Turn Off Push Notifications From Your Email: Experts Say Email Apps Can Harm Your Health
Researchers from the United Kingdom found push notifications from smartphone email apps have become "toxic source of stress." The technology has created an unwritten work etiquette in a culture wherein people are now expected to be readily available to respond to work emails. The resulting habits have become toxic to a person's emotional well-being.
The "push notification" feature sends an alert to the user of a newly received email even when they are not logged onto their Mail app. This allows a person to constantly check and immediately respond to work emails, which in turn increases feeling of anxiety and tension. Health experts recommend turning off the push notification feature to get rid of the unnecessary anxiety.
"In other words, use email when you intend to, not just because it's always running in the background," the authors wrote.
The Stressful Survey
A study conducted by Future Work Centre (FWC) likened emails to "double-edged swords." An email is, definitely, an effective communication tool. However, it can also be a huge source of stress. FWC is a team that conducts psychological studies on people's workplace experiences.
The survey covered nearly 2,000 working people across various occupations and industries in the United Kingdom. The team discovered that people are most stressed when they leave unread emails lying all day and when they check their emails late at night or early in the morning.
The research team found a strong link between "perceived" email stress and the widespread use of the push notification feature. This creates a vicious cycle wherein email-related pressure was linked to work stress affecting life at home and compromised home life affecting a person's workplace performance.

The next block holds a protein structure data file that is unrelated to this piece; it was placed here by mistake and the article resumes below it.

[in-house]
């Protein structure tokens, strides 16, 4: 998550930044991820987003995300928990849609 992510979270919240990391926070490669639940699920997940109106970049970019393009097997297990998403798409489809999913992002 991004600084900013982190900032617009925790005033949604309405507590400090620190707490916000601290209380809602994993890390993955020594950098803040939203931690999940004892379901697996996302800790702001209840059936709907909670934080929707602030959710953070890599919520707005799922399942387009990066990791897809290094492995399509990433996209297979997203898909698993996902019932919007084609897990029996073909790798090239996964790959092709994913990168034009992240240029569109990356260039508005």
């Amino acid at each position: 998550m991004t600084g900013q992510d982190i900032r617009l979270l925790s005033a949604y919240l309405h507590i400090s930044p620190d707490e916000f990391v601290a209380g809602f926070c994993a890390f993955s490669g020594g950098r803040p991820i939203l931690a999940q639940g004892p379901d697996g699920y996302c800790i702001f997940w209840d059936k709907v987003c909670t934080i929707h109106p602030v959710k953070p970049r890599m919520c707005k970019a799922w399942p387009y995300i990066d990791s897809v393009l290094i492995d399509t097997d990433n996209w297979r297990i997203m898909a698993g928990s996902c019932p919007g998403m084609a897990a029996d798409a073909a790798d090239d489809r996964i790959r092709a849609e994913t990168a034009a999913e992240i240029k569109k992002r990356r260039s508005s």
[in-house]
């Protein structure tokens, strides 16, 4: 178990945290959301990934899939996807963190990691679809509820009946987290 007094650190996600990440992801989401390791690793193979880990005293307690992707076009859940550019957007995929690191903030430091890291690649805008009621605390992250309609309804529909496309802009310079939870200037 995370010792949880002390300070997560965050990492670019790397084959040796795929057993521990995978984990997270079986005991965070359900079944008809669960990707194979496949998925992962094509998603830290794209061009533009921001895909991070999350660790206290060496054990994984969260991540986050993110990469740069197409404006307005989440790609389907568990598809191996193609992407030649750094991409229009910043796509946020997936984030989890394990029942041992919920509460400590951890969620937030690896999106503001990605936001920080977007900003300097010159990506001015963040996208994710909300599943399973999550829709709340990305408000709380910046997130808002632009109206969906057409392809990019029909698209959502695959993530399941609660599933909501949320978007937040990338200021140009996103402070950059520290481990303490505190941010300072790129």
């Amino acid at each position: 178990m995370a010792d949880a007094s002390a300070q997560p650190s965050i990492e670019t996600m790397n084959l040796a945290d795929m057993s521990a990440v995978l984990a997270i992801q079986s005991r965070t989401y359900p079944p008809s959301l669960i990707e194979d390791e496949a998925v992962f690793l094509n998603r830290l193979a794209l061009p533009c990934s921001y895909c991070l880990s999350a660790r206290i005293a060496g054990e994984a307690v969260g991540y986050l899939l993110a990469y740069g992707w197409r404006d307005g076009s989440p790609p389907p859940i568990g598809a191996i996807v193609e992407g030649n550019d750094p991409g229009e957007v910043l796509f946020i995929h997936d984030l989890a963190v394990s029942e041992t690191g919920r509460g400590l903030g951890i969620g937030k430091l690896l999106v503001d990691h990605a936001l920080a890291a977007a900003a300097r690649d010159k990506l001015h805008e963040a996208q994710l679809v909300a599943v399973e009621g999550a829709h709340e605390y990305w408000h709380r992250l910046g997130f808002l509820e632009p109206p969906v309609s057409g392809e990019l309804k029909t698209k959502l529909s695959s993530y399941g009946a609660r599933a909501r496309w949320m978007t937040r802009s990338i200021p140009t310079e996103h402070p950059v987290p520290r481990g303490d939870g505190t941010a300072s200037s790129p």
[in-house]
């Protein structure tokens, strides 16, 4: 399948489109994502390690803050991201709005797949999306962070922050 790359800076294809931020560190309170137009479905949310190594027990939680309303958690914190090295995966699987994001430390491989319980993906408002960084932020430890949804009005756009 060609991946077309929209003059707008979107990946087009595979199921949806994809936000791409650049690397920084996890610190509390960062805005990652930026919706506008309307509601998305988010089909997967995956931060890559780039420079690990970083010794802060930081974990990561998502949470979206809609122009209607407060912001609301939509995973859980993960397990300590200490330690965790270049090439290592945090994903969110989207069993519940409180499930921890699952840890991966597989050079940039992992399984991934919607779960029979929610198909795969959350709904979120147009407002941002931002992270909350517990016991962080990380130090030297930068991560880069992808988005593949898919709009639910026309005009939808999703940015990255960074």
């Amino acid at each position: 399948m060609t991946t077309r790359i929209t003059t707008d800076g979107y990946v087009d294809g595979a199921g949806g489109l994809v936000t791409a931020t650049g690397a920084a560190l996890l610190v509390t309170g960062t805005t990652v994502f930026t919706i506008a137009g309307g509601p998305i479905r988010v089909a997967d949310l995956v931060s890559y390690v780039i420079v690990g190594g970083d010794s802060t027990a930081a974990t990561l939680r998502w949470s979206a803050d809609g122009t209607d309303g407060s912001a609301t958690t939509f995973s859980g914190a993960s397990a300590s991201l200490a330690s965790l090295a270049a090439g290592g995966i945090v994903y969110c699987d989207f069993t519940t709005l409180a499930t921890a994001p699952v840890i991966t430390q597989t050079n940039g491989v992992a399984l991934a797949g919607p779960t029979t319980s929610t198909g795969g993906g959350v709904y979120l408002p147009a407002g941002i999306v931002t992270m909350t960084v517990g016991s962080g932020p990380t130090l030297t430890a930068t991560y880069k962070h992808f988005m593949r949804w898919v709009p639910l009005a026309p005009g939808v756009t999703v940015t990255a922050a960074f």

"The people who reported it being most useful to them also reported the highest levels of email pressure," said lead study author Dr Richard MacKinnon who highlighted how useful and stressful the push notification feature can be.
MacKinnon stressed that the combination of unwritten workplace etiquette, emotional reactions to emails and newly developed smartphone habits all boil down into a "toxic source of stress" that affects both a person's well-being and productivity.
The survey has showed email pressure ranked highest among the younger demographic but the level of email pressure lowers with age. People who work in media, the Internet, marketing, information technology and public relations are the ones mostly affected by email pressure. The findings were presented at the annual meeting of the British Psychological Society's Division of Occupational Psychology in Nottingham.
More than 30 percent of people who work in these industries receive more than 50 emails daily. In addition, more than 65 percent of these people use the push notification feature to update them of upcoming emails 24/7.
The report also said an average adult checks and responds to email more than an hour daily and about 196.3 billion emails were sent globally in 2014 alone.
Photo: Mirøslav Hristøff | Flickr